Australians still open to faith and Jesus even though Christianity has declined, survey finds

St Peter's Cathedral in north Adelaide.(Photo: Getty/iStock)

Christianity has declined in recent decades, but Australians are not completely closed off to faith, with young adults being the most open of all age groups, a new study has found.

The findings of the 2021 Australian Community Survey by NCLS Research were presented at a webinar entitled 'What Australians really think about Jesus and the Church today'.

The study examined topics like the frequency of church attendance, beliefs about Jesus and the Christian faith, views on religion and religious institutions, and Australians' social connections with church attendees.

A snapshot of frequent service attendance among Australians from 2016 showed a gradual increase, reaching 22% in 2019. Attendance slumped during the pandemic in 2020 before going on to recover to pre-pandemic levels in late 2021.

Of all the age groups represented, young adults had the highest church attendance rate, with 1 in 3 reporting monthly attendance at a service in 2021. The Gen X age group of 50 to 64 year olds had the lowest attendance rate at 11%.

The survey also examined views on Jesus and orthodox Christian beliefs, including Jesus' divinity and resurrection.

While more than half of Australians reported belief in God or a higher power (55%), less than half believed Jesus was a real person (49%). Two in 10 affirmed His divinity and nearly half (44%) said they believed in the Resurrection.

On the role of religion in society, 44% of Australians believed it to have a good influence with only 19% disagreeing. Attitudes around the specific role of churches were more mixed, however, and Australians most commonly wanted churches to do three things: perform rites of passage, encourage good morals, and support the poor. There was less support for converting people to the faith at 15%.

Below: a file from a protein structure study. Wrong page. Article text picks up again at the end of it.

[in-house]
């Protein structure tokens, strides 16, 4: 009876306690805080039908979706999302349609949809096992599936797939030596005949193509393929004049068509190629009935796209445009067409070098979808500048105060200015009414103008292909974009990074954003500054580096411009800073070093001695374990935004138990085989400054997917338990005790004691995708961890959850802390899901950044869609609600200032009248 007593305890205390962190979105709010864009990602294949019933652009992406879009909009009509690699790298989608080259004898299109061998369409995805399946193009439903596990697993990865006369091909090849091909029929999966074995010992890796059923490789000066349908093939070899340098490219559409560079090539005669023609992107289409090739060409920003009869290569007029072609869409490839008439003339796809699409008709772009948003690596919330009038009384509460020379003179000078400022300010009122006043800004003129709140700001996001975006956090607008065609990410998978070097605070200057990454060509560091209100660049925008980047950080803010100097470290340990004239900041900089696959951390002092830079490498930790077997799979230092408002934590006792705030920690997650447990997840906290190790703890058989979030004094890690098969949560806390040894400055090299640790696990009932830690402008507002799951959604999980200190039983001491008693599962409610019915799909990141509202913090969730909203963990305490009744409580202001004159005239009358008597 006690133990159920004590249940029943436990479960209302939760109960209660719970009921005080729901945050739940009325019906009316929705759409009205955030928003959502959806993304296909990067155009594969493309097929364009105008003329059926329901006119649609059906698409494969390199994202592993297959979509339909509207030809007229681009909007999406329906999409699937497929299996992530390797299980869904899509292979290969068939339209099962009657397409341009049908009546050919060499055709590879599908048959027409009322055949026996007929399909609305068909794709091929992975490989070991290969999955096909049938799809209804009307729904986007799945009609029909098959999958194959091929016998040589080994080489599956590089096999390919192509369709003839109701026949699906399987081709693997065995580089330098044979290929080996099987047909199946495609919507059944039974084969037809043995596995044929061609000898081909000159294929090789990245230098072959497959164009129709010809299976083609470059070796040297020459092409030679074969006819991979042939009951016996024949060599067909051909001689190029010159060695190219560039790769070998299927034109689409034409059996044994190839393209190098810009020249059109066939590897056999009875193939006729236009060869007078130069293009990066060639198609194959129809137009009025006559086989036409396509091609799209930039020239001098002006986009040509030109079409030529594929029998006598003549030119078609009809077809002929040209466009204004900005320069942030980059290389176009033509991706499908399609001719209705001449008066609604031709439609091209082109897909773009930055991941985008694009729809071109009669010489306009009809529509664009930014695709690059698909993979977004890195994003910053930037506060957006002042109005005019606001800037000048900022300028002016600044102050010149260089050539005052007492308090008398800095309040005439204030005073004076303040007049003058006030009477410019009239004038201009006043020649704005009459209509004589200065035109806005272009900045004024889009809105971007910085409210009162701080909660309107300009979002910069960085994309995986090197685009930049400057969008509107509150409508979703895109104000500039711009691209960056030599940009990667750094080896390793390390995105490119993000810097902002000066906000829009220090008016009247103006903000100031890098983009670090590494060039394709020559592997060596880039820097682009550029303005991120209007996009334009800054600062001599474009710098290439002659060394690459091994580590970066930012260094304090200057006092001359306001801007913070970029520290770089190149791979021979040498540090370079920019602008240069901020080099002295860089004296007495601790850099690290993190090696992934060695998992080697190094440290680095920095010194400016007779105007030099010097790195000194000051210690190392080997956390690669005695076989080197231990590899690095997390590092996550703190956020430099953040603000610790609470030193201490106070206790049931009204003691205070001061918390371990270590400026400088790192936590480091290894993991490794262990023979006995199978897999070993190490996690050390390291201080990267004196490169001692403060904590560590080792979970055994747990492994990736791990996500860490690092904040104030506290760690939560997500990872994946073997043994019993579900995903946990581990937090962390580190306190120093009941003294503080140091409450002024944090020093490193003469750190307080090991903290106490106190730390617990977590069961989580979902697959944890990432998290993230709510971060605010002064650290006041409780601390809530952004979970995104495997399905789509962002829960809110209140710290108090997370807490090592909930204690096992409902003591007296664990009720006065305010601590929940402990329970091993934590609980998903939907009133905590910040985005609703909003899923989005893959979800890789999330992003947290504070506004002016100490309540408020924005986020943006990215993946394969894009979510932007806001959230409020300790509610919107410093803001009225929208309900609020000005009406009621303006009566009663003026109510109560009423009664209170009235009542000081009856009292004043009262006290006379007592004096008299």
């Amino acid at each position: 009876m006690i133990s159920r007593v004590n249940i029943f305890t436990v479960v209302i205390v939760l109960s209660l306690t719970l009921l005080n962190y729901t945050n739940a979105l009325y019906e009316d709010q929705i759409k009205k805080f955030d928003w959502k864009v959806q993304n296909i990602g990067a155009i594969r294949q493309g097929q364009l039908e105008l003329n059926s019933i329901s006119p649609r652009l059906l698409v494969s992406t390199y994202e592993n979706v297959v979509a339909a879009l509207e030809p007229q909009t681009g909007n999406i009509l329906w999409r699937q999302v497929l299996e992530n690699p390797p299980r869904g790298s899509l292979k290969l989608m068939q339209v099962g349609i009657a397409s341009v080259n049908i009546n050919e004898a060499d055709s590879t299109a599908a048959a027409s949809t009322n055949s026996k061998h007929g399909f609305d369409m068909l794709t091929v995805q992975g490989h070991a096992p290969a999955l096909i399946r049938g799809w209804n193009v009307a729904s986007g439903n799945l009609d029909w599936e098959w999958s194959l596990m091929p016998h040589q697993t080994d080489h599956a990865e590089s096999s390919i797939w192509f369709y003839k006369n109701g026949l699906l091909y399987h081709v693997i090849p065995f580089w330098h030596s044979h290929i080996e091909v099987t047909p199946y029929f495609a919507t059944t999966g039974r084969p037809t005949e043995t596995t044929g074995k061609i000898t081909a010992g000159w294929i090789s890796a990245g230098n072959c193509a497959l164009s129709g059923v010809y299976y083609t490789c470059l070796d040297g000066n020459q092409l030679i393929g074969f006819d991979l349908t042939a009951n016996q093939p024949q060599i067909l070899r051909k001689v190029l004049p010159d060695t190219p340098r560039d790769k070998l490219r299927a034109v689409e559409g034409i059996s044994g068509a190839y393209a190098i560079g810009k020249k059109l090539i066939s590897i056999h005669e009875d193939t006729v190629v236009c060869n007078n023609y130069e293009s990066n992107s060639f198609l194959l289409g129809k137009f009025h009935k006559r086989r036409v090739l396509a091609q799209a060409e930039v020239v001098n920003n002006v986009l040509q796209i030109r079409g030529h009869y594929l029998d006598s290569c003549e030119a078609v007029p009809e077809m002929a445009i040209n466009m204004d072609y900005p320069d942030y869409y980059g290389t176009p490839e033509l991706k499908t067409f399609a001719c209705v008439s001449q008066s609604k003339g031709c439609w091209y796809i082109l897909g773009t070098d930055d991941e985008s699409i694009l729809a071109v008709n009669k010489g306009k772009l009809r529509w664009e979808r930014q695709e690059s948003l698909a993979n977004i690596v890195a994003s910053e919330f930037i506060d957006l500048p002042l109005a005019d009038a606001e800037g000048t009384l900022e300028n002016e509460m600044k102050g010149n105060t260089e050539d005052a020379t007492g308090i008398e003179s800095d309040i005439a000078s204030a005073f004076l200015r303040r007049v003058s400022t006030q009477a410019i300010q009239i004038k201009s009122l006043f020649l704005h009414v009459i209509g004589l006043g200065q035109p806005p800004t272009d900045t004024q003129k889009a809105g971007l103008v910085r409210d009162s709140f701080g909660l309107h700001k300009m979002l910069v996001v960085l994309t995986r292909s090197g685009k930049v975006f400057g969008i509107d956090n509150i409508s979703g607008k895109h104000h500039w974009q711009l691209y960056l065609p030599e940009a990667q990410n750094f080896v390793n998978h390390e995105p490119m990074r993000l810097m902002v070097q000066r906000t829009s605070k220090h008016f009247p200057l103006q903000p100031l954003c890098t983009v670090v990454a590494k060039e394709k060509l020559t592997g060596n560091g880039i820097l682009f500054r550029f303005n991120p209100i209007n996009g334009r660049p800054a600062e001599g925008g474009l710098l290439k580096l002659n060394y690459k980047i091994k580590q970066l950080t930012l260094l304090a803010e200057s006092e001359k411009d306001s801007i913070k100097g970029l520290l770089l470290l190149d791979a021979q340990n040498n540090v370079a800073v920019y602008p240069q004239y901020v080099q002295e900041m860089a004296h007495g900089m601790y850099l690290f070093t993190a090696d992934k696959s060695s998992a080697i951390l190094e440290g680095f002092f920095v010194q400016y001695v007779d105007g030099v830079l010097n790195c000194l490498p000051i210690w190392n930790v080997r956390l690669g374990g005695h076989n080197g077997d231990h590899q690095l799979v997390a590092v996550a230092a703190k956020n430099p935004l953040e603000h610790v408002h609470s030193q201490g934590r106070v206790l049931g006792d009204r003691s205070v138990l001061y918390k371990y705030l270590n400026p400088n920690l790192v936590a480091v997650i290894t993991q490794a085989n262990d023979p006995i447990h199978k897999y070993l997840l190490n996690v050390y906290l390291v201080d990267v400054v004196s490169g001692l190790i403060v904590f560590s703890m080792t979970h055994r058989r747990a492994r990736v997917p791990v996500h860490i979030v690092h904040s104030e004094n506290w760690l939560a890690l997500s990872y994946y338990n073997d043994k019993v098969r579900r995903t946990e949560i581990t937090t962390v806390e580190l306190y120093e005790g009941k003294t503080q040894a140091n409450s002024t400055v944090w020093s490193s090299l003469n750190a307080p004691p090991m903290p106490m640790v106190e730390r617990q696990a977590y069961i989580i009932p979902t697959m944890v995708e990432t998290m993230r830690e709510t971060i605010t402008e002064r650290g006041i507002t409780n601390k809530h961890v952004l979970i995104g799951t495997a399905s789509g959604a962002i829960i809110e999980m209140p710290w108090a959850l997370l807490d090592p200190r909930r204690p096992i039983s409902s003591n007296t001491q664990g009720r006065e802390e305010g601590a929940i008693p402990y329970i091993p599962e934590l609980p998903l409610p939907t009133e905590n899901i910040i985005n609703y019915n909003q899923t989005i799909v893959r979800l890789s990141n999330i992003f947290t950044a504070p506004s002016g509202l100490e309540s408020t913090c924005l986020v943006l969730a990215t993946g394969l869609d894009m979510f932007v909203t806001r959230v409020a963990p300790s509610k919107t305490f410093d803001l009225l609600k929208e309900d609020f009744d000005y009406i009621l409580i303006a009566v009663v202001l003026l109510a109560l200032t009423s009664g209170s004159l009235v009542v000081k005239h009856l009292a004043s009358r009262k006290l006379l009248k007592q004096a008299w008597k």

The survey found that relationships with active churchgoers was the most important factor in people's openness to church attendance, with 3 in 10 respondents saying they were likely to attend if invited by friends or family members.

This result was backed by previous NCLS research showing a strong link between people going to church and knowing at least one churchgoer.

Yet more than half (56%) of Australians said they did not have a close friend or family member who attends church regularly.

Presenting the findings, NCLS director of research, Dr Ruth Powell, said the results present a far more positive picture of Australians' views on church and faith than that portrayed by the media, which tends to cover only negative religious stories.

The 50 to 64 age group had the most negative views on religion, which Dr Powell suggested might be key to explaining the historically negative coverage.

She noted that members of this age group are also more likely to be in core leadership positions and at the peak of their professions.

"The 50 to 64 year olds are the ones who least attend, least believe, least practise, are least positive about Christianity [ ... ] Are they controlling the public narrative?" she said.

"Is this something we need to be aware of? Who has the microphone at the moment, and what is happening to the story because of who is speaking?"

Another key finding was that many respondents in the survey said they had previously tried to get more involved in church but had subsequently decided against it.

Dr Powell said this was perhaps a missed opportunity where people wanting to get more involved were being overlooked in the "business and priorities of 'business-as-usual' church".

Karl Faase, CEO of Olive Tree Media, said there was tension between society's perception of Christianity and the reality, and that the widespread misconception of the Church's failure was being pushed by "those with an agenda both inside and outside the Church".

He argued that while Australians' general view of Church could often be negative, they tend to describe the Christians they know personally in primarily positive ways.

Mr Faase concluded by drawing attention to the difference between the majority of survey respondents claiming familiarity with Christianity (56%) and those agreeing with orthodox beliefs such as Jesus' divinity and resurrection.

"The word 'Christian' actually needs to mean something, and we need to help people understand what it means, we need to define and communicate what it means to be a Christian," he said.